Figures from other sources

by Thomas Mejtoft

Bernard of Chartres used to compare us to [puny] dwarfs perched on the shoulders of giants. He pointed out that we see more and farther than out predecessors, not because we have keener vision or greater height, but because we are lifted up and borne aloft on their gigantic stature.

John of Salisbury

Standing on the shoulders of giants is great way of reaching further when doing research. That is why it is also important to give the appropriate credit to the ones that we are basing our work on. Hence, when including figures or tables from another source in your work, it is important to include appropriate citations. Tables are text or numerical values displayed in rows and columns and Figures are all other illustrations, e.g. drawings, photographs, graphs, maps.

When submitting a thesis, report or paper to the University for examination copyrighted figures (e.g. photos, figures, diagrams, etc.) or tables can not be used in the report without permission. This is due to both legal and ethical reasons. Since almost all material is under copyright (if not explicit under public license), this applies to most photos, graphics, illustrations, tables etc. If material is used without the appropriate citation it is plagiarism. If a copyrighted work is used (i.e. a figure, table, etc. is copied and placed in your work), it is a copyright violation even if the correct citation is used.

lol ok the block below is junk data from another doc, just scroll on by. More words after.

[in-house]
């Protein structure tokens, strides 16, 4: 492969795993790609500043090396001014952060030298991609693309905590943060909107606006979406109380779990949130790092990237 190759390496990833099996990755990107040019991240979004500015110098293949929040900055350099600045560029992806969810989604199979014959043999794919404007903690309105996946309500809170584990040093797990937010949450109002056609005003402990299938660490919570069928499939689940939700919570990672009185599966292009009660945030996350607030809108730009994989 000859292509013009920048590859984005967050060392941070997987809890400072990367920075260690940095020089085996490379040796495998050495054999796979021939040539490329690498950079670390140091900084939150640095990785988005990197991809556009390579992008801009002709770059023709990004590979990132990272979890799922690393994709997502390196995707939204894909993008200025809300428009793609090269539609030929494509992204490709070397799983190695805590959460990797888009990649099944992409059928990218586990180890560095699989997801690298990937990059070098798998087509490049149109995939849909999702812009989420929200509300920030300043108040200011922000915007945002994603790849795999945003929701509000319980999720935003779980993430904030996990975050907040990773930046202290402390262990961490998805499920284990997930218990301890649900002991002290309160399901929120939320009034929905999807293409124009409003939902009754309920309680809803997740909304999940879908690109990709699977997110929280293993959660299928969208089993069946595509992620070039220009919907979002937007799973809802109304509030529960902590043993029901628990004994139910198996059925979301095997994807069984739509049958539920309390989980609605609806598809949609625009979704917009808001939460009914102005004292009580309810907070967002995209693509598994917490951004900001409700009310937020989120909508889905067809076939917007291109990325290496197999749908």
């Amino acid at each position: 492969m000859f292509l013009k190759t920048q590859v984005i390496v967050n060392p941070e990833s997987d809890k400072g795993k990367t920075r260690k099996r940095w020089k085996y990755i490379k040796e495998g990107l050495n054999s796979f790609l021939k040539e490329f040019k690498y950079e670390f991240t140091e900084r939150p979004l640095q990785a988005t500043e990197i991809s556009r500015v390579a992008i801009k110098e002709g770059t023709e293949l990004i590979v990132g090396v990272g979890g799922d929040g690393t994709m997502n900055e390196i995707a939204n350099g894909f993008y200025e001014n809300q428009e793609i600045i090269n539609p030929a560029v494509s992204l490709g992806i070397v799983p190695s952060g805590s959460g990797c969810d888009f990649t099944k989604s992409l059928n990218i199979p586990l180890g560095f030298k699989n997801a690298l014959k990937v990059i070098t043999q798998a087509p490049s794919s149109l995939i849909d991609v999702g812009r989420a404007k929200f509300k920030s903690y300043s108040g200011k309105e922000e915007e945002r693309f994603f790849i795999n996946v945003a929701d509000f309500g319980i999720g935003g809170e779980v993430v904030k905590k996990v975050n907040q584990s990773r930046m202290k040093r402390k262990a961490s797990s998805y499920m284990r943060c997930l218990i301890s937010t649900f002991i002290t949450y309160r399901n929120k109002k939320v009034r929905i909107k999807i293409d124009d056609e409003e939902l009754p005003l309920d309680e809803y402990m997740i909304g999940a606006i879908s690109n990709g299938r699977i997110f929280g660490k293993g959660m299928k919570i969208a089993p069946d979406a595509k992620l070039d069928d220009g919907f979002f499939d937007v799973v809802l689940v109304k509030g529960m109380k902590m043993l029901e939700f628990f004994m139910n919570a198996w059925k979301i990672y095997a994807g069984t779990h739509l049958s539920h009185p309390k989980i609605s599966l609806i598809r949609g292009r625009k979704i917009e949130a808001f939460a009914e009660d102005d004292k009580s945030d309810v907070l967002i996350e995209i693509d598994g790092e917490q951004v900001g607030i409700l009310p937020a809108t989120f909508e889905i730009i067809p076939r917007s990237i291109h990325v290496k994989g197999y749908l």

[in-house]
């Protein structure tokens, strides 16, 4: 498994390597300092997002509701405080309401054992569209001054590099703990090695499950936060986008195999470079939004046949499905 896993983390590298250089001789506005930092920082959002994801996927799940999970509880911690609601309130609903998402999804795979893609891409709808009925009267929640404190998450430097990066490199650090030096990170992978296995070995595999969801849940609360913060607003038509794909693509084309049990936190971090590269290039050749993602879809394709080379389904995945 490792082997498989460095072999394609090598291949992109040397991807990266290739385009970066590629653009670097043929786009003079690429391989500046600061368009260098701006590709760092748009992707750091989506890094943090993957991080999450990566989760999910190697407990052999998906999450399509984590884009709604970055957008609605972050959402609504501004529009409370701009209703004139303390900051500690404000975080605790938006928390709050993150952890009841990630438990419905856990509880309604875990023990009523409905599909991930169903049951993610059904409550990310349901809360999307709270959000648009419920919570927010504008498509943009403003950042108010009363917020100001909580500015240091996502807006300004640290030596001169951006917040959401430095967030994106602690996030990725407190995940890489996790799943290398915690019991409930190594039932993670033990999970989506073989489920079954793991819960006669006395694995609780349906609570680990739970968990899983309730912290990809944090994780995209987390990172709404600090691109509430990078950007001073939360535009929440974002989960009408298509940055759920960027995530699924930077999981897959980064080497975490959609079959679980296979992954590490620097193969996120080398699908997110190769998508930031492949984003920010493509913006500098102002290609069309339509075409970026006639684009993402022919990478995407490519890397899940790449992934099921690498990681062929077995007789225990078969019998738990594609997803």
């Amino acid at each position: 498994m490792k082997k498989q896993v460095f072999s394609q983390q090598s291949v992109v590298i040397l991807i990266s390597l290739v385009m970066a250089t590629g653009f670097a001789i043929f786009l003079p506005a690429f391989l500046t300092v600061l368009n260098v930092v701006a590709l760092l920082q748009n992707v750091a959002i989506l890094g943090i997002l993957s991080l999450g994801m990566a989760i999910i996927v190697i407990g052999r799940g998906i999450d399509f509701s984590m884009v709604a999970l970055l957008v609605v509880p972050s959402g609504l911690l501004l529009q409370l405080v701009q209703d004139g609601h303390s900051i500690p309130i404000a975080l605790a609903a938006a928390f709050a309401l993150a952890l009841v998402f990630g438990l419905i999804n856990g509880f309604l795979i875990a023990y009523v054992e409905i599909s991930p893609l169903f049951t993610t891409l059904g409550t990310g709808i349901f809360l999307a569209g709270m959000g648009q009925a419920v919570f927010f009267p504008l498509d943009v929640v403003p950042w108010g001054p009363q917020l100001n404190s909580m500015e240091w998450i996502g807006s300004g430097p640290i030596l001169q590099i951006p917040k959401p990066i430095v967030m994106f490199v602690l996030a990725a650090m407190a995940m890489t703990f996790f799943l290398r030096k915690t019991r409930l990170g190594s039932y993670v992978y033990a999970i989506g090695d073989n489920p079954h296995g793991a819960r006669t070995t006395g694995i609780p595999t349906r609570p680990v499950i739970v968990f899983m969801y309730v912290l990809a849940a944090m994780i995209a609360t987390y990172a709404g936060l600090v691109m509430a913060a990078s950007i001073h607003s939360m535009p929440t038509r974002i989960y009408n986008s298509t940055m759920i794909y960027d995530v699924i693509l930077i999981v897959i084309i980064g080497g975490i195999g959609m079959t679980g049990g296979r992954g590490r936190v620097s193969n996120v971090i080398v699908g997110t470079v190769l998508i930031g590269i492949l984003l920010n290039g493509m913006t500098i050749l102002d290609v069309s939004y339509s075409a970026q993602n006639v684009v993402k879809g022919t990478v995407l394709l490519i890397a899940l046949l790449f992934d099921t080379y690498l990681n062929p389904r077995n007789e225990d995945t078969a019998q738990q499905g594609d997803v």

It is the author’s responsibility to ensure that all necessary permissions are obtained and/or the appropriate credits are given in the text before the thesis is submitted for examination.

In general there should be an indication on whether a work is copyrighted or not. If no copyright is indicated on a work, treat the work as copyrighted. Do not assume that the work is under public domain if it is not formally and clearly stated that it is. Navigating copyright and needed permission can be difficult and you need to take precaution, see this APA guide on how to find the appropriate permission needed.

If you are looking for how to cite screenshots, please refer to this document: How to cite screenshots.


How to cite figures from other sources

These guidelines are loosely based on the following sources:

ACM Code of Ethics and Professional Conduct by ACM
Copyright Permissions: Tips for Authors by Wiley
Best practices for attribution by Creative Commons
Navigating Copyright for Reproduced Images by Chelsea Lee (APA Style)

If you want to use a figure or table from another source, there are a couple of options to consider.

1. Redraw. Redrawn figures do not require copyright permission, nor new figures based on published data. However, they need to be acknowledged!

In this case you redraw the figure or table with the correct information and give the appropriate reference to the original source.

If the redrawn figure or table is a fairly equal “copy” of the original (i.e. there are no larger alteration that changes how the figure is perceived by the reader), the appropriate credit is an ordinary reference. i.e. [3] or (Mejtoft, 2008). This can be seen in Figure 1.